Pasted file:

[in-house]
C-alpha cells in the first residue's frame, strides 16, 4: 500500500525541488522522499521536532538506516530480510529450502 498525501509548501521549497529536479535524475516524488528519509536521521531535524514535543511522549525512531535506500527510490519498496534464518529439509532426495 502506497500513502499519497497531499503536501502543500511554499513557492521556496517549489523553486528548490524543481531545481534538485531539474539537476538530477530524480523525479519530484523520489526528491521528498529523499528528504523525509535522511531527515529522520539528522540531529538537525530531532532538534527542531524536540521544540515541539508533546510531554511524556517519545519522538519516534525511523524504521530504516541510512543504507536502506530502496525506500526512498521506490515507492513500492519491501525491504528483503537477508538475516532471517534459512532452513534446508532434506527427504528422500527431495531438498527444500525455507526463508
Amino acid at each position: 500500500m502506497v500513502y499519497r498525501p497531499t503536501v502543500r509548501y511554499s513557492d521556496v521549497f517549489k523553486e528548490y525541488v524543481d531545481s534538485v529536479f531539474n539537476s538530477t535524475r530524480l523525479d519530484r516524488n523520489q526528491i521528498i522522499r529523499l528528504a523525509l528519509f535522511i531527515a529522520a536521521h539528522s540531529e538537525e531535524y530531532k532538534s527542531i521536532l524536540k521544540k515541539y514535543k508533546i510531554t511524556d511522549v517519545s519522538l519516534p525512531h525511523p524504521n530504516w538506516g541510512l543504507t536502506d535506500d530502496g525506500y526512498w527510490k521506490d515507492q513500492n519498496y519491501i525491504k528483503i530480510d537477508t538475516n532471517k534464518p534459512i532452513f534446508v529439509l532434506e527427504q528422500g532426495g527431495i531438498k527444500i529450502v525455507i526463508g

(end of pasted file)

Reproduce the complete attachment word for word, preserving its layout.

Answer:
[in-house]
C-alpha cells in the first residue's frame, strides 16, 4: 500500500525541488522522499521536532538506516530480510529450502 498525501509548501521549497529536479535524475516524488528519509536521521531535524514535543511522549525512531535506500527510490519498496534464518529439509532426495 502506497500513502499519497497531499503536501502543500511554499513557492521556496517549489523553486528548490524543481531545481534538485531539474539537476538530477530524480523525479519530484523520489526528491521528498529523499528528504523525509535522511531527515529522520539528522540531529538537525530531532532538534527542531524536540521544540515541539508533546510531554511524556517519545519522538519516534525511523524504521530504516541510512543504507536502506530502496525506500526512498521506490515507492513500492519491501525491504528483503537477508538475516532471517534459512532452513534446508532434506527427504528422500527431495531438498527444500525455507526463508
Amino acid at each position: 500500500m502506497v500513502y499519497r498525501p497531499t503536501v502543500r509548501y511554499s513557492d521556496v521549497f517549489k523553486e528548490y525541488v524543481d531545481s534538485v529536479f531539474n539537476s538530477t535524475r530524480l523525479d519530484r516524488n523520489q526528491i521528498i522522499r529523499l528528504a523525509l528519509f535522511i531527515a529522520a536521521h539528522s540531529e538537525e531535524y530531532k532538534s527542531i521536532l524536540k521544540k515541539y514535543k508533546i510531554t511524556d511522549v517519545s519522538l519516534p525512531h525511523p524504521n530504516w538506516g541510512l543504507t536502506d535506500d530502496g525506500y526512498w527510490k521506490d515507492q513500492n519498496y519491501i525491504k528483503i530480510d537477508t538475516n532471517k534464518p534459512i532452513f534446508v529439509l532434506e527427504q528422500g532426495g527431495i531438498k527444500i529450502v525455507i526463508g